Very often on this site I write about music that carries me places. Not physically, of course, but mentally and spiritually. I like being lifted from my intellectual plane and transported somewhere else. It’s an escape, an adventure, an exploration. Typically, music that can do that for me and to me is what speaks to me most over the long run.
Chicago-based experimentalists Locrian always have been one of those bands that guaranteed me a trip somewhere different. Through their previous three full-lengths (“The Crystal World” being a personal favorite) and their many, many other mini-releases, this group always has been one to challenge the senses. Their music can’t just be “gotten” by someone sitting with them for the first time, especially if that listener has more of a mainstream bend. No, this band must be absorbed and understood to achieve complete connection. I hope that doesn’t sound hifalutin, because I don’t mean to be all “oh, you just won’t get it” dismissive. I hate those kinds of folks. But you need to get to know Locrian, almost like you have to warm up to a new friend, but once you do, you’ll accept them forever.
Of course, even if you think you know Locrian intimately, they always keep you guessing. That’s another thing I treasure about the band – André Foisy, Terence Hanum, Steven Hess — because I never quite know what I’m going to get from the group’s music. Their latest full-length “The Clearing,” their fourth overall, is no exception, and while it’s incredibly spacious, challengingly psychedelic, and sometimes abrasive, it’s nothing like their previous work, even if you could use those same descriptions to explain Locrian’s other work. That’s because often times adjectives and modifiers often aren’t enough to totally convey a piece of work’s structure and only listening and spending time with it really can give you the full picture. That’s “The Clearing” for you.
There really isn’t a true classification for Locrian’s music, and that’s OK because we spend too much time building walls and perimeters around bands as it is. They’ve always delved in ambiance, doom, black metal, drone and plenty of other styles but never have been solely devoted to one. That’s still the case with “The Clearing,” though the record is less heavy and suffocating than some of their previous records. It’s probably their least black metal and doom album so far, not that some of those traits don’t lie beneath the surface. The band notes they tried to move beyond the more metallic influences in their music and take their journeys beyond into progressive, gazey and industrial terrain. And they do that loosely, because there aren’t many sequences here where you’ll point directly at a passage and cite that as the reference point to Yes’ “Relayer” album or Throbbing Gristle, both of which are cited on their Bandcamp page. But if you really think about it while listening, you’ll hear the connections. I hear more of Burzum’s “Aske” album, another source material that gets a nod, but not explicitly. All of these inspirations appear in a more, um, roundabout fashion.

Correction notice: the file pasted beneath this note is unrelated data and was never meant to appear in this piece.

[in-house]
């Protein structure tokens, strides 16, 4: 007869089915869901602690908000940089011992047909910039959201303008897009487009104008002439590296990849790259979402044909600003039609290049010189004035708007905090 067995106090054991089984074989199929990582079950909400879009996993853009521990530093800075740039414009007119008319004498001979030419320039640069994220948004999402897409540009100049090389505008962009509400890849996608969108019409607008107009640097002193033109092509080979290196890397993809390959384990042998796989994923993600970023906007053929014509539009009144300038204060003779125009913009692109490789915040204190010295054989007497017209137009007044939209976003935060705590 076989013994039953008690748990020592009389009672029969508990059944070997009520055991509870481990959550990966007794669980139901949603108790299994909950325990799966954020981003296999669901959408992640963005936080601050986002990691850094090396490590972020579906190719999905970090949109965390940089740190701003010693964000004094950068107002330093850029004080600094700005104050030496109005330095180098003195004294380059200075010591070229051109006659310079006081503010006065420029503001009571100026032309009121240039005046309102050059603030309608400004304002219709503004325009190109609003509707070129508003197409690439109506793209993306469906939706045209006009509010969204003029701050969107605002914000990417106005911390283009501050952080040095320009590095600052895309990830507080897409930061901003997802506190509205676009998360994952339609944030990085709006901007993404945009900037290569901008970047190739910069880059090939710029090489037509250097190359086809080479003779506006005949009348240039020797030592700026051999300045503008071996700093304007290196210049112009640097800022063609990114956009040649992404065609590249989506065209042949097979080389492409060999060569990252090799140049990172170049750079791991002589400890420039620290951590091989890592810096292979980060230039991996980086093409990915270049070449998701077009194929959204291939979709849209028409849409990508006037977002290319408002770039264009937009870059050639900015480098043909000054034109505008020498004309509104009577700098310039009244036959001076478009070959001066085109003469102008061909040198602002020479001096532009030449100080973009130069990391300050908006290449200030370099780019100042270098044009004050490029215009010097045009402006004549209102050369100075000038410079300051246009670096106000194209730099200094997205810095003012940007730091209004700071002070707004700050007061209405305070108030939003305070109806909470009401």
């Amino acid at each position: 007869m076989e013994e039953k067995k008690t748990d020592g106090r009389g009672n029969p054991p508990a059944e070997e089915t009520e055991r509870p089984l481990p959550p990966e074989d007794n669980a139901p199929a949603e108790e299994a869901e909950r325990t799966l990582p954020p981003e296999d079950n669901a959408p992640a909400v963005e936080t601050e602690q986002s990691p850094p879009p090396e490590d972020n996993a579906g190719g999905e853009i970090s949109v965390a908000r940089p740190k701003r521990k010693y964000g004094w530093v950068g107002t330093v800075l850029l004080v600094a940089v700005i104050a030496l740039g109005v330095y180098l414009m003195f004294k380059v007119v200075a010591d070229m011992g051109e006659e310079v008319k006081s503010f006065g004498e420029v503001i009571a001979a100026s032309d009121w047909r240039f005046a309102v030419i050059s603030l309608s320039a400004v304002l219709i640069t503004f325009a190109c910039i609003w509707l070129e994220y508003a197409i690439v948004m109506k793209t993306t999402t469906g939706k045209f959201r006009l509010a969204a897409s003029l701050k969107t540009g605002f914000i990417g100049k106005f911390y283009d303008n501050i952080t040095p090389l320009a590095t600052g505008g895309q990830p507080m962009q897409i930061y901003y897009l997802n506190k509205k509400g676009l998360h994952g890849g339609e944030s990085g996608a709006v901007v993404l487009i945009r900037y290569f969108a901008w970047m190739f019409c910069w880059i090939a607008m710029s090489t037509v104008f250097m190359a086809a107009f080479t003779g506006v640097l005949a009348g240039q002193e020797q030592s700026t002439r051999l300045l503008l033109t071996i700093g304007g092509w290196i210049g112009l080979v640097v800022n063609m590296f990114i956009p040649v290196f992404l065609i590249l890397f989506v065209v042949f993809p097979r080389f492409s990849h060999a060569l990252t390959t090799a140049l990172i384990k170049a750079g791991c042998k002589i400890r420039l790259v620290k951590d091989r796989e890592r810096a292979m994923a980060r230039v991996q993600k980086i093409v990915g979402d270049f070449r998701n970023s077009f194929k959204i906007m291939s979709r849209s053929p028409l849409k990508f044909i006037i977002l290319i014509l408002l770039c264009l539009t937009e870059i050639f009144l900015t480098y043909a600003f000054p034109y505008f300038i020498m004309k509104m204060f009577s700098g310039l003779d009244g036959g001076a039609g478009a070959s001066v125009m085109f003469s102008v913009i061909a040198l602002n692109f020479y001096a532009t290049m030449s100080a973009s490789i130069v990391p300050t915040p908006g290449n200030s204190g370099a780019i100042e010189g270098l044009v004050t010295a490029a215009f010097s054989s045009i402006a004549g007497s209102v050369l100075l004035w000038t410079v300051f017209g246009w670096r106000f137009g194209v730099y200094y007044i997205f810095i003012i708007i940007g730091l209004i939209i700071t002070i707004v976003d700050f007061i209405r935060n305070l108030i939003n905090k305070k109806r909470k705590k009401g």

We get started with “Chalk Point,” a song that comes together slowly on the back of ambient beams and slowly dripping piano before it meets a steady melody line and some chant-like vocals that blend into the background. “Augury in the Evaporating Tower” is the thorniest of the four-track collection, opening with a pocket of space drone that eventually catches up with manic, isolated shrieking, and a sped-up tone that threatens to run through a brick wall. But instead it calms and fizzles out in a pool of static. “Corpolite” has a Pink Floyd-like psychedelic acoustic backing and a gentle, mid-tempo pace that permits plenty of on-your-back star-gazing. The epic title track closes the collection, laying a foundation in B-movie, sci-fi clouds, a steady, pulsating spine of synthesizers, simmering hisses, and machine-style pumping. It envelops you and claims you, almost like it’s dripping a calming solution into your veins, allowing you to forget what ails you outside of your everyday tribulations so you can get some clarity before returning to reality. At least that’s how it strikes me.
Locrian don’t seem to be able to fail me, and I appreciate that greatly. Each release has something new to say, and in a world where so many bands just want to make the same statement in order for a reliable number of units moved, it’s always refreshing to discover and indulge in a band that isn’t satisfied with a norm. Who knows where Locrian will go in the future, but I’ll certainly be along for the ride.
For more on the band, go here: http://locrian.bandcamp.com/
And here: http://www.utechrecords.com/
And here: http://lndofdecay.blogspot.com/
To buy “The Clearing,” go here: http://fandeathrecords.com/shop/
For more on the label, go here: http://fandeathrecords.com/